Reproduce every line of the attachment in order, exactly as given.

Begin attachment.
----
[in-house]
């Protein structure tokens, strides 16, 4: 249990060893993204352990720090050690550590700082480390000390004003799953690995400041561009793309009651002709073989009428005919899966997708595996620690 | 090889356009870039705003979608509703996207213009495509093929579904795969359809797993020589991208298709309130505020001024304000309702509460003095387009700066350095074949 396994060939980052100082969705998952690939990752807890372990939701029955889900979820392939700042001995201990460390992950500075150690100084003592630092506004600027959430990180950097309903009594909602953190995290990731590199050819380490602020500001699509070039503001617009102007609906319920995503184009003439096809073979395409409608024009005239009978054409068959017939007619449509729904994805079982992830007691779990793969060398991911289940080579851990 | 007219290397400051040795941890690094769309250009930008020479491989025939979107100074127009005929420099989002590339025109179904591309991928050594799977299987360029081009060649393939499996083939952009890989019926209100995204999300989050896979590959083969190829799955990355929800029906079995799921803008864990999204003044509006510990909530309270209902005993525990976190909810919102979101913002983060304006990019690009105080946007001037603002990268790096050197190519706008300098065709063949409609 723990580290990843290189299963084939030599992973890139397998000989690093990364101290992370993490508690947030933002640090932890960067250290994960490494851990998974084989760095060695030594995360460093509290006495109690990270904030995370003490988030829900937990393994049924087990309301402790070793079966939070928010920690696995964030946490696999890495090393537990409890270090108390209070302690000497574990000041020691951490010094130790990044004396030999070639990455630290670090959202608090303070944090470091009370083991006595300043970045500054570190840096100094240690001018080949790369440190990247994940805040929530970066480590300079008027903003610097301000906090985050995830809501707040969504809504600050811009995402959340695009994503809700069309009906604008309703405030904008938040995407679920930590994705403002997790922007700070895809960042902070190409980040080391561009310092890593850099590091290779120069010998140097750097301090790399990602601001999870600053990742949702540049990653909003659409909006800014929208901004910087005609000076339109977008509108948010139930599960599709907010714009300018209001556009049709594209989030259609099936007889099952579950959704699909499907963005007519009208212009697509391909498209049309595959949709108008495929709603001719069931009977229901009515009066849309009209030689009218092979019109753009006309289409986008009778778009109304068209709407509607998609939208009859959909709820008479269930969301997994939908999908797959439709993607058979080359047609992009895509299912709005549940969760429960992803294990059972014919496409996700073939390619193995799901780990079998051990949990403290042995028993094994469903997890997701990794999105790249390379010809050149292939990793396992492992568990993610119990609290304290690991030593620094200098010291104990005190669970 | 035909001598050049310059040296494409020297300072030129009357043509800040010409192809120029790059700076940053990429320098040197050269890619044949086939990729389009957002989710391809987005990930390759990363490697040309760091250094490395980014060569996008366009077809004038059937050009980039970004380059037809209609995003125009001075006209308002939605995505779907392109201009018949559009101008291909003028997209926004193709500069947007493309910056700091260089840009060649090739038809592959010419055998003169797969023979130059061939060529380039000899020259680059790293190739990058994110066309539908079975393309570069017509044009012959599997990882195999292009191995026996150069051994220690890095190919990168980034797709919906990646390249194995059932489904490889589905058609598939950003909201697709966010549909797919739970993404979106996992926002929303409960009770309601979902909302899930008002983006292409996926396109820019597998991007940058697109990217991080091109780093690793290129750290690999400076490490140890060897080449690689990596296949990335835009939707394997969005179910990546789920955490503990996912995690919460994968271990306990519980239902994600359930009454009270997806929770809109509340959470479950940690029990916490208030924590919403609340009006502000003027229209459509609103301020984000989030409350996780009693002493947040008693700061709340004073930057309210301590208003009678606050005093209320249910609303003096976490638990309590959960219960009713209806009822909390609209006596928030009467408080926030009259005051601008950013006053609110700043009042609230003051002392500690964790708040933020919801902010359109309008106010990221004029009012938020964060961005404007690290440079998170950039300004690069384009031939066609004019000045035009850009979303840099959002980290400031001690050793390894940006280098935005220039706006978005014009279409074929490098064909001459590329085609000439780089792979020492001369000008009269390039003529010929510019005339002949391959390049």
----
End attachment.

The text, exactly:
[in-house]
């Protein structure tokens, strides 16, 4: 249990060893993204352990720090050690550590700082480390000390004003799953690995400041561009793309009651002709073989009428005919899966997708595996620690 | 090889356009870039705003979608509703996207213009495509093929579904795969359809797993020589991208298709309130505020001024304000309702509460003095387009700066350095074949 396994060939980052100082969705998952690939990752807890372990939701029955889900979820392939700042001995201990460390992950500075150690100084003592630092506004600027959430990180950097309903009594909602953190995290990731590199050819380490602020500001699509070039503001617009102007609906319920995503184009003439096809073979395409409608024009005239009978054409068959017939007619449509729904994805079982992830007691779990793969060398991911289940080579851990 | 007219290397400051040795941890690094769309250009930008020479491989025939979107100074127009005929420099989002590339025109179904591309991928050594799977299987360029081009060649393939499996083939952009890989019926209100995204999300989050896979590959083969190829799955990355929800029906079995799921803008864990999204003044509006510990909530309270209902005993525990976190909810919102979101913002983060304006990019690009105080946007001037603002990268790096050197190519706008300098065709063949409609 723990580290990843290189299963084939030599992973890139397998000989690093990364101290992370993490508690947030933002640090932890960067250290994960490494851990998974084989760095060695030594995360460093509290006495109690990270904030995370003490988030829900937990393994049924087990309301402790070793079966939070928010920690696995964030946490696999890495090393537990409890270090108390209070302690000497574990000041020691951490010094130790990044004396030999070639990455630290670090959202608090303070944090470091009370083991006595300043970045500054570190840096100094240690001018080949790369440190990247994940805040929530970066480590300079008027903003610097301000906090985050995830809501707040969504809504600050811009995402959340695009994503809700069309009906604008309703405030904008938040995407679920930590994705403002997790922007700070895809960042902070190409980040080391561009310092890593850099590091290779120069010998140097750097301090790399990602601001999870600053990742949702540049990653909003659409909006800014929208901004910087005609000076339109977008509108948010139930599960599709907010714009300018209001556009049709594209989030259609099936007889099952579950959704699909499907963005007519009208212009697509391909498209049309595959949709108008495929709603001719069931009977229901009515009066849309009209030689009218092979019109753009006309289409986008009778778009109304068209709407509607998609939208009859959909709820008479269930969301997994939908999908797959439709993607058979080359047609992009895509299912709005549940969760429960992803294990059972014919496409996700073939390619193995799901780990079998051990949990403290042995028993094994469903997890997701990794999105790249390379010809050149292939990793396992492992568990993610119990609290304290690991030593620094200098010291104990005190669970 | 035909001598050049310059040296494409020297300072030129009357043509800040010409192809120029790059700076940053990429320098040197050269890619044949086939990729389009957002989710391809987005990930390759990363490697040309760091250094490395980014060569996008366009077809004038059937050009980039970004380059037809209609995003125009001075006209308002939605995505779907392109201009018949559009101008291909003028997209926004193709500069947007493309910056700091260089840009060649090739038809592959010419055998003169797969023979130059061939060529380039000899020259680059790293190739990058994110066309539908079975393309570069017509044009012959599997990882195999292009191995026996150069051994220690890095190919990168980034797709919906990646390249194995059932489904490889589905058609598939950003909201697709966010549909797919739970993404979106996992926002929303409960009770309601979902909302899930008002983006292409996926396109820019597998991007940058697109990217991080091109780093690793290129750290690999400076490490140890060897080449690689990596296949990335835009939707394997969005179910990546789920955490503990996912995690919460994968271990306990519980239902994600359930009454009270997806929770809109509340959470479950940690029990916490208030924590919403609340009006502000003027229209459509609103301020984000989030409350996780009693002493947040008693700061709340004073930057309210301590208003009678606050005093209320249910609303003096976490638990309590959960219960009713209806009822909390609209006596928030009467408080926030009259005051601008950013006053609110700043009042609230003051002392500690964790708040933020919801902010359109309008106010990221004029009012938020964060961005404007690290440079998170950039300004690069384009031939066609004019000045035009850009979303840099959002980290400031001690050793390894940006280098935005220039706006978005014009279409074929490098064909001459590329085609000439780089792979020492001369000008009269390039003529010929510019005339002949391959390049």